But the commandment is also “do not forget” to blot out his name! How can we blot out the memory of that which so adversely affected us if we must constantly remember to do so? It seems that the command “do not forget” undermines the command to “blot out the name!” But the point is this: each and every time that we begin to succumb to the fear that such a memory brings, we are actively to remember that God has rendered Amalek ineffective—that God has committed Himself to our safety. We are to remember the covenant promises God has made to us and rest assured in these promises. In other words, we are to “forget Amalek” (thus rendering him and his deeds as having no effect upon us) and “remember what God has said” (thus resting in His faithfulness).

How often the enemy of our souls would have us “remember Amalek” and “forget” what God has promised. So He reminds us, yea, commands us, to “forget Amalek” and to remember to do so constantly. We have not be called to a life of fear, but to a life of faith in the One Who forever keeps His promises.

For you have not received a spirit of slavery leading to fear again, but you have received a spirit of adoption as sons by which we cry out, “Abba! Father!” (Rom 8:15)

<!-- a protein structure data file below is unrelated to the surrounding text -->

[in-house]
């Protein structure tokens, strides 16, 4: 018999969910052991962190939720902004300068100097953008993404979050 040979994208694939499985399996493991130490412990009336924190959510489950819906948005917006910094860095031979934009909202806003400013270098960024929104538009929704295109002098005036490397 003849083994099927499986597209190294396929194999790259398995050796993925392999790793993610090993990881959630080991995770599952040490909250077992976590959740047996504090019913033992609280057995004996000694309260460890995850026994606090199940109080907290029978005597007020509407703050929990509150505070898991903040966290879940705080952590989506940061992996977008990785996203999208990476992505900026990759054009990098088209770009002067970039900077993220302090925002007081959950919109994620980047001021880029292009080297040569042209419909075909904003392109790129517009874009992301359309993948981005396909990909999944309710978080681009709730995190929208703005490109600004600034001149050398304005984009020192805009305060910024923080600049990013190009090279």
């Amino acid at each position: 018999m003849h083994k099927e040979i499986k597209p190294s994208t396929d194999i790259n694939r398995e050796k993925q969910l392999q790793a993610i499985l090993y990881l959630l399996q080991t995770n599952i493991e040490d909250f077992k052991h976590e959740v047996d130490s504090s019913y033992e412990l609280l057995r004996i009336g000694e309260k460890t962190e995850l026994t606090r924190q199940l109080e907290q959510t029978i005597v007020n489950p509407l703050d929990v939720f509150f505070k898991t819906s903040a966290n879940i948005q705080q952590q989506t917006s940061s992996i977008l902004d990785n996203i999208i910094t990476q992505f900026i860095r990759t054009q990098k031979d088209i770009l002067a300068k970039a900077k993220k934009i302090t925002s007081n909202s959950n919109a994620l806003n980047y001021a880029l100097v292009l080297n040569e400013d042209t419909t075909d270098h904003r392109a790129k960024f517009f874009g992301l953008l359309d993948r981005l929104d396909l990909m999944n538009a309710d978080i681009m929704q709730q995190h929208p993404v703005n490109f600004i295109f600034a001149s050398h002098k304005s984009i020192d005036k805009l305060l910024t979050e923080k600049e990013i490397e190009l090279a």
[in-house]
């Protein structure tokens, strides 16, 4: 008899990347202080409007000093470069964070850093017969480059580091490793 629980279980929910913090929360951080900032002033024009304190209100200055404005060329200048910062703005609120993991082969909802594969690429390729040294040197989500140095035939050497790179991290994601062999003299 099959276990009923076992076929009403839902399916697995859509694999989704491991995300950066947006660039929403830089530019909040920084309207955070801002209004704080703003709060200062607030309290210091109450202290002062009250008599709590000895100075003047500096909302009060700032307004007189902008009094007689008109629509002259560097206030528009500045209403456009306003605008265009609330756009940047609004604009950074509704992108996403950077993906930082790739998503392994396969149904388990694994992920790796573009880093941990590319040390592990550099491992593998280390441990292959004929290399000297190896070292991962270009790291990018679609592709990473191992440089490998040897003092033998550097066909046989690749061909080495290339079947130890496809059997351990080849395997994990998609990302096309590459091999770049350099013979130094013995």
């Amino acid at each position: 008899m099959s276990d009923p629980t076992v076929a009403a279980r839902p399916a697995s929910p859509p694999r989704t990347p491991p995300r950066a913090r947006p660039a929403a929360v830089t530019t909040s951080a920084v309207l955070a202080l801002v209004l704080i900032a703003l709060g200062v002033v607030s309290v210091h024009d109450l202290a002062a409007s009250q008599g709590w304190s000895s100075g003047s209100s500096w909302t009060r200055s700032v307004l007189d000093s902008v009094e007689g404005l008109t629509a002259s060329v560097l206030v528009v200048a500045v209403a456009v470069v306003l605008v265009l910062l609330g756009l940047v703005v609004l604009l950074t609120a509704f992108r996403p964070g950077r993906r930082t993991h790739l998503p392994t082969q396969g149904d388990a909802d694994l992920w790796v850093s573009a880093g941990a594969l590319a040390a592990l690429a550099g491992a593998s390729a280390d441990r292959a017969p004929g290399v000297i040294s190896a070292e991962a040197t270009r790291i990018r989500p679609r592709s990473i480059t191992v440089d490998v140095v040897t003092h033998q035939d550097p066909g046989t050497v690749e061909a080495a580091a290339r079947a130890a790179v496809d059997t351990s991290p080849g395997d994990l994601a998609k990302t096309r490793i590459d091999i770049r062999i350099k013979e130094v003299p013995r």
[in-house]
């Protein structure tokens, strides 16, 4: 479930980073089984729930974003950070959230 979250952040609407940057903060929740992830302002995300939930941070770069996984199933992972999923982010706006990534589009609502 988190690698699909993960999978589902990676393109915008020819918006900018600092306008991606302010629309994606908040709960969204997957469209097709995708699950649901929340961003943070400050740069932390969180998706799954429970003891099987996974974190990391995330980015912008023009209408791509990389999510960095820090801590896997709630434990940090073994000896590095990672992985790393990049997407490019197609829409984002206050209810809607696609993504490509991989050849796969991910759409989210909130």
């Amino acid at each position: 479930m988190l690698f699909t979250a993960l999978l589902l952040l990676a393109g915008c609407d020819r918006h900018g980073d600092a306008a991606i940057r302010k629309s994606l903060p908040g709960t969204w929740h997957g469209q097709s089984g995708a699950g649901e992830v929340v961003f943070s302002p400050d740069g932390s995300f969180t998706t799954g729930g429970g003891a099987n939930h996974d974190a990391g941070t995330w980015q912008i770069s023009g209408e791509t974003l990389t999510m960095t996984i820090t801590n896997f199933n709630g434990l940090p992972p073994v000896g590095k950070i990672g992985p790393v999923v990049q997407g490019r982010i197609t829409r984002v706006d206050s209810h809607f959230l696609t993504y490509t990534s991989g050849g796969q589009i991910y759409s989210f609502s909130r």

And is this not the very heart of the story that we will read once again on Purim? Haman, who represents Amalek, is intent upon destroying Israel. But God, in His sovereign and miraculous providence, brings about deliverance in ways we could have never imagined. May every “Amalek” that comes into our minds and heart, intent upon bringing fear and defeat, be blotted out by the resounding refrains of faithful praise to the One Who has promised He would never leave us nor forsake us. “I will fear no evil, for You are with me!” (Ps 23:4).

Tim Hegg

President / Instructor

Tim graduated from Cedarville University in 1973 with a Bachelor’s Degree in Music and Bible, with a minor in Philosophy. He entered Northwest Baptist Seminary (Tacoma, WA) in 1973, completing his M.Div. (summa cum laude) in 1976. He completed his Th.M. (summa cum laude) in 1978, also from NWBS. His Master’s Thesis was titled: “The Abrahamic Covenant and the Covenant of Grant in the Ancient Near East”. Tim taught Biblical Hebrew and Hebrew Exegesis for three years as an adjunct faculty member at Corban University School of Ministry when the school was located in Tacoma. Corban University School of Ministry is now in Salem, OR. Tim is a member of the Evangelical Theological Society and the Society of Biblical Literature, and has contributed papers at the annual meetings of both societies. Since 1990, Tim has served as one of the Overseers at Beit Hallel in Tacoma, WA. He and his wife, Paulette, have four children, nine grandchildren, and three great-grandchildren.